The parts required by Daimler have been manufactured by Premium AEROTEC’s new technology line. For example, the truck department has used the truck diesel engine brackets produced by Premium AEROTEC as the first replacement parts.

Replacement parts for trucks and buses

The 3D printing process is very useful in the field of replacement parts. Because of the problem with the tool or for some infrequently used replacement parts, 3D printing can result in lower part production costs and higher efficiency than traditional sand or die casting processes. Currently, the 3D Printing Competence Center of Daimler Bus is reviewing the print request for the first 3D printed aluminum passenger car replacement parts. The analysis team in the passenger car sector is currently considering potential application possibilities for this technology.

The parts required by Daimler have been manufactured by Premium AEROTEC’s new technology line. For example, the truck department has used the truck diesel engine brackets produced by Premium AEROTEC as the first replacement parts. The picture shows the bracket of the truck diesel engine. (Source: Daimler)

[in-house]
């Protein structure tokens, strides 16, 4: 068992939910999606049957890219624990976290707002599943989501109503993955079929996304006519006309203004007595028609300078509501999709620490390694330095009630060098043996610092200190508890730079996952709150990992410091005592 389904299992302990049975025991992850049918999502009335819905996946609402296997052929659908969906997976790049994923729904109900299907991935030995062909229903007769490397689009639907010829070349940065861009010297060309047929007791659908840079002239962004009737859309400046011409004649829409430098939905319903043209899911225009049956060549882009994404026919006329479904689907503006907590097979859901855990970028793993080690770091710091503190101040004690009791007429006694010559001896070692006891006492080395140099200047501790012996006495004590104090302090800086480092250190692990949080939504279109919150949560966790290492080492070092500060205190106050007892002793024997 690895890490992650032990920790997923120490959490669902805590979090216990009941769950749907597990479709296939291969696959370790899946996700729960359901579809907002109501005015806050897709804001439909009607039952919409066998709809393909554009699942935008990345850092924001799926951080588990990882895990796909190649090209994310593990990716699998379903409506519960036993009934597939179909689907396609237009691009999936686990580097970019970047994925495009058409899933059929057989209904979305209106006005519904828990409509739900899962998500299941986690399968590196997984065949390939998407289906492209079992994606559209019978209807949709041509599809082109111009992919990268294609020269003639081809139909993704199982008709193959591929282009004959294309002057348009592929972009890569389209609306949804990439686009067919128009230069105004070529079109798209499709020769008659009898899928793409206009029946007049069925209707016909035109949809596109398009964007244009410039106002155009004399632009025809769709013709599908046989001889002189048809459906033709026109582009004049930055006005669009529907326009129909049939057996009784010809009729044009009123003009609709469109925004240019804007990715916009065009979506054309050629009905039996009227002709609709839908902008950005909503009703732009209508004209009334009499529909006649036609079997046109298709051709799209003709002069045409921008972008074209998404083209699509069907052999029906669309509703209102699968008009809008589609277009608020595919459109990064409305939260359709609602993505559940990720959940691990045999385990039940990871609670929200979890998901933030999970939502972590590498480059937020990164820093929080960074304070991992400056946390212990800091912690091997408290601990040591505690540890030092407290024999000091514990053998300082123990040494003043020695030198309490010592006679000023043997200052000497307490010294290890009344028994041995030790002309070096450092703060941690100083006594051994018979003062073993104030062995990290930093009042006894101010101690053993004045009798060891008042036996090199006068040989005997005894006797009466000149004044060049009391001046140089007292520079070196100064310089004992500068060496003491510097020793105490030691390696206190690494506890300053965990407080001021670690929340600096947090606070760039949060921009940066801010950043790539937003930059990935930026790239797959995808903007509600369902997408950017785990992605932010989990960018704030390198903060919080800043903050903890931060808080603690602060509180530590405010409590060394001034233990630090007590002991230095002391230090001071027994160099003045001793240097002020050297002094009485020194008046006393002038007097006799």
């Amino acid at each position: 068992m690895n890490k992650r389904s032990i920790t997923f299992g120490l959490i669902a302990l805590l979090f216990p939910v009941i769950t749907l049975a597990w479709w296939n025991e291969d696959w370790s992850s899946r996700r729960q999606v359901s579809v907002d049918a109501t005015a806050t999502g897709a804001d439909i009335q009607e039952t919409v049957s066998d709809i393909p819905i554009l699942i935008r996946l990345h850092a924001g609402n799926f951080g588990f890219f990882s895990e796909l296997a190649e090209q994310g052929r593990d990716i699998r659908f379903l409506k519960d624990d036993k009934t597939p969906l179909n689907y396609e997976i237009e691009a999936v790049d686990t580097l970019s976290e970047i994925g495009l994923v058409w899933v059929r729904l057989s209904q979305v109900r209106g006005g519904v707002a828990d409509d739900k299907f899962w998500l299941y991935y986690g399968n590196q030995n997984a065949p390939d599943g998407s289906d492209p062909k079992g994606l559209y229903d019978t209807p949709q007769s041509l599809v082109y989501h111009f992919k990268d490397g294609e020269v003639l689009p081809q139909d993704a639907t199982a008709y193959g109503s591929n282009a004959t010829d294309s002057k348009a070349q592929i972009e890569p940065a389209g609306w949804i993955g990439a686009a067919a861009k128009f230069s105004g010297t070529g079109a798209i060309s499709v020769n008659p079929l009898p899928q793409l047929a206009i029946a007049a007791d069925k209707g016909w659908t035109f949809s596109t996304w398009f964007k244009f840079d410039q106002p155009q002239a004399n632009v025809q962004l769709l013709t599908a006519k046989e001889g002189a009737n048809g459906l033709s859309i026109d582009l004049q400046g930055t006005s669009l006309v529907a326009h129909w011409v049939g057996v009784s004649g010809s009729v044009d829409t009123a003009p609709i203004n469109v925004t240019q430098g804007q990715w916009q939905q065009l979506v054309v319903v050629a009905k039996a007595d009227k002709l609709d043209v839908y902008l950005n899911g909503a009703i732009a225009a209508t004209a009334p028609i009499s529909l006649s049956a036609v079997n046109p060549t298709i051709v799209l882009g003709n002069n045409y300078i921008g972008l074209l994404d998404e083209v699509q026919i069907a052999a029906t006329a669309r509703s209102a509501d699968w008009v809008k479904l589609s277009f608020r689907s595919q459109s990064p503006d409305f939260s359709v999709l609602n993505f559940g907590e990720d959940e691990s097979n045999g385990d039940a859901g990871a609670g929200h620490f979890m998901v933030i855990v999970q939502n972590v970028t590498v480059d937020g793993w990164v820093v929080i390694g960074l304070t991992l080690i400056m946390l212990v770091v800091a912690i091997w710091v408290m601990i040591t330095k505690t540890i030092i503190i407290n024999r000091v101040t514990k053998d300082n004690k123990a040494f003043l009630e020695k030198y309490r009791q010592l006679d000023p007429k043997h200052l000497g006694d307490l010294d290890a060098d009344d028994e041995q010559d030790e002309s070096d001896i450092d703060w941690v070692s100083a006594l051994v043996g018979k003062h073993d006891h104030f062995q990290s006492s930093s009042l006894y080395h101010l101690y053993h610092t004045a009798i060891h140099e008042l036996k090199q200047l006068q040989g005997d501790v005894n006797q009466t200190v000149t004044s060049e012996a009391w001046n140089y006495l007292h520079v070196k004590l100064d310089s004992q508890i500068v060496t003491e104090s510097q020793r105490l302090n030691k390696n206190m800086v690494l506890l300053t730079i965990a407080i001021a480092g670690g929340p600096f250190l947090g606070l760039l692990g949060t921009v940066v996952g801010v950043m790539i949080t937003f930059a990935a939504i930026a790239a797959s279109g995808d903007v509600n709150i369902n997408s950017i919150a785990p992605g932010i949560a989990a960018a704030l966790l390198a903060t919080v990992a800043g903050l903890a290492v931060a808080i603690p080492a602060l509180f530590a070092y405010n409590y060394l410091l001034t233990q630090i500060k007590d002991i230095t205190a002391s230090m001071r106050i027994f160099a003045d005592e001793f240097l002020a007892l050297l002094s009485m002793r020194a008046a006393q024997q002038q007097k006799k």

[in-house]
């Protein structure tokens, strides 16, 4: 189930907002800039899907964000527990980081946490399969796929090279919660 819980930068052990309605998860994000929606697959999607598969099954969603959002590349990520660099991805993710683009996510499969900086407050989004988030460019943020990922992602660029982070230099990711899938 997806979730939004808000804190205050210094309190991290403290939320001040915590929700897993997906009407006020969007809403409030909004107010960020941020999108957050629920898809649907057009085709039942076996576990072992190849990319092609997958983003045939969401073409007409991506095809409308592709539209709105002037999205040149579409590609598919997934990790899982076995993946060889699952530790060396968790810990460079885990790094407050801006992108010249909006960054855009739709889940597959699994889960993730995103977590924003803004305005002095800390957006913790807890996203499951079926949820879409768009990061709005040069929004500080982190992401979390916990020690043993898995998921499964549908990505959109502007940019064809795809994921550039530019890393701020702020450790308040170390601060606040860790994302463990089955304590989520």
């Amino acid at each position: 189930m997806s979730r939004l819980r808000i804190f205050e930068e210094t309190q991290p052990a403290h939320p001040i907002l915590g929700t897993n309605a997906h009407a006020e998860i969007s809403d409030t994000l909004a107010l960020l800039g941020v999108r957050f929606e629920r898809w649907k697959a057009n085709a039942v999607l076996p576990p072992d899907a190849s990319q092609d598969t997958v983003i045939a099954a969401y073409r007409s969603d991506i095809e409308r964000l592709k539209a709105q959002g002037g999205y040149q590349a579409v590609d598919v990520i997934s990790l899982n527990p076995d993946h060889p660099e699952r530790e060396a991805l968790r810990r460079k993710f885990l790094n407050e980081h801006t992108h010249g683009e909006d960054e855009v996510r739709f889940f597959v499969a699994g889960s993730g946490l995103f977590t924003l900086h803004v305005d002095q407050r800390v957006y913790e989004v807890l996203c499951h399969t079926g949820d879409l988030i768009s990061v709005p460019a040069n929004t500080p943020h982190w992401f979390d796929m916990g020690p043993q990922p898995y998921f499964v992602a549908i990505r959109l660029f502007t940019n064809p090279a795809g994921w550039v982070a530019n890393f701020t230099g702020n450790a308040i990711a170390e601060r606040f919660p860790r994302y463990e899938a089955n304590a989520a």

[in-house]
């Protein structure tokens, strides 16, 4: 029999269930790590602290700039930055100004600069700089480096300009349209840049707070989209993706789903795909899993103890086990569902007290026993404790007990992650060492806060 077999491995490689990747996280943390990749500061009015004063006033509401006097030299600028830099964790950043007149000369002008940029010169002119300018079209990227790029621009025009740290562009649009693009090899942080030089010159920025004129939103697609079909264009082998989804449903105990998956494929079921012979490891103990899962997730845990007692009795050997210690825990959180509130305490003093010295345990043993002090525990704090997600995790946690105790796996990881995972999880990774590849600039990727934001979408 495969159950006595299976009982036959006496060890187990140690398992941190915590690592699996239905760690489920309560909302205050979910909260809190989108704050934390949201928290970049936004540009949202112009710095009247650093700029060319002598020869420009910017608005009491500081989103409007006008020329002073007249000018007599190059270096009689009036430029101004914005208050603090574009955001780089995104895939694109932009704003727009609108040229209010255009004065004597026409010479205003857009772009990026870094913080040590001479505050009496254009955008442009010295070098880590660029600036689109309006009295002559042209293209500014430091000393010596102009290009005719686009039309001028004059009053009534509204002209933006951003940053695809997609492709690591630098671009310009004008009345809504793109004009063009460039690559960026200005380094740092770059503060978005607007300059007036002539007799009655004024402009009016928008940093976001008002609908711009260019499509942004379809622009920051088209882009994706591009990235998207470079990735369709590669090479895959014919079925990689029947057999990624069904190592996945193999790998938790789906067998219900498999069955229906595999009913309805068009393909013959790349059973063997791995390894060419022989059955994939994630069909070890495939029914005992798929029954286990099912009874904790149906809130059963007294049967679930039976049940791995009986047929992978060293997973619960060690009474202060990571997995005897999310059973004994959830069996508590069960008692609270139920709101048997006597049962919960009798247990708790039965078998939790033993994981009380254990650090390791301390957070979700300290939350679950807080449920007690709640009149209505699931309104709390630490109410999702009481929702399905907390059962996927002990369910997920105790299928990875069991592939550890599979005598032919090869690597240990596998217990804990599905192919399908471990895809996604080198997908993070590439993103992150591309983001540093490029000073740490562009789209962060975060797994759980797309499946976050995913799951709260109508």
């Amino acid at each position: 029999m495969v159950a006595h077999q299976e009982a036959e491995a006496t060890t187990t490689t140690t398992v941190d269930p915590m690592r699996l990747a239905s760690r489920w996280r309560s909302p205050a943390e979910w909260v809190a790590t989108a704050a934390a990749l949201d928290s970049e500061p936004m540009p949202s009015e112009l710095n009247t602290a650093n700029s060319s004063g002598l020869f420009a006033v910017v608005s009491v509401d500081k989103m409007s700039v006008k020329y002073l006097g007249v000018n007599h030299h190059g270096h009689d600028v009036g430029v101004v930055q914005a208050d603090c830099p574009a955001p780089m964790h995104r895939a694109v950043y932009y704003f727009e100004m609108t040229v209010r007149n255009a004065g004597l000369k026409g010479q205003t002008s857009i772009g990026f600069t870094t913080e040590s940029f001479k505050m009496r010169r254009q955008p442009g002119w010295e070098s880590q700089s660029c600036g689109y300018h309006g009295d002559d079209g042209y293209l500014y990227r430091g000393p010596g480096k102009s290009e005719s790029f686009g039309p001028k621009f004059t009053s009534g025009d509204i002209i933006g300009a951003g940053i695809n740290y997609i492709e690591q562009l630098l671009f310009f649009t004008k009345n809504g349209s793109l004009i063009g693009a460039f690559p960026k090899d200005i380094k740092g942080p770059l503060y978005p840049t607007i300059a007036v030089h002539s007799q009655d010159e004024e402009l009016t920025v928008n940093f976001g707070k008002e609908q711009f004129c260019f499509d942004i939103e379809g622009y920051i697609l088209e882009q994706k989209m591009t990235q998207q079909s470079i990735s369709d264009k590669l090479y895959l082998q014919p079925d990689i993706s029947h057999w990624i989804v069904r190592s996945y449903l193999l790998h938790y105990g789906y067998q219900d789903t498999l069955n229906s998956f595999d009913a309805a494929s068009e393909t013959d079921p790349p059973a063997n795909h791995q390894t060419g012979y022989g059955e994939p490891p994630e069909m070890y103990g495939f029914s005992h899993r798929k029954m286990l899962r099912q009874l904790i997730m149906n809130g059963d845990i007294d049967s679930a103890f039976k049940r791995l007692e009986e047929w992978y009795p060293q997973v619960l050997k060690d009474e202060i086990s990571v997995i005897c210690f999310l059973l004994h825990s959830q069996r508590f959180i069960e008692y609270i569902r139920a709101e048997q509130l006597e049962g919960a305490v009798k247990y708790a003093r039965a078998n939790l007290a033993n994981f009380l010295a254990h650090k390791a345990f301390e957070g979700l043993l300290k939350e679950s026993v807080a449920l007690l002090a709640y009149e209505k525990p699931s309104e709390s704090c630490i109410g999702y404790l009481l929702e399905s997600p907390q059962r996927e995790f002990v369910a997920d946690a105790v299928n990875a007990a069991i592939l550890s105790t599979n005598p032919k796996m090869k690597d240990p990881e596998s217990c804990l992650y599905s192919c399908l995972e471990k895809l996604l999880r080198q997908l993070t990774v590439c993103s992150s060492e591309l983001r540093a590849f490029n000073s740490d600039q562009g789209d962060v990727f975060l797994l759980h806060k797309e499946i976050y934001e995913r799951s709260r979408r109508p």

Small parts mass production and opportunities for development

“Additive manufacturing is also suitable for the minimum mass production of new cars (limited editions). The systematic development of 3D printing-specific components means that production costs can be further reduced and quality can be continuously optimized.” Daimler’s future technology is responsible According to Jasmin Eichler, “3D printing has a special meaning in the development of automotive technology. Compared with traditional production processes, additive manufacturing can usually produce the required number of products more economically and quickly.”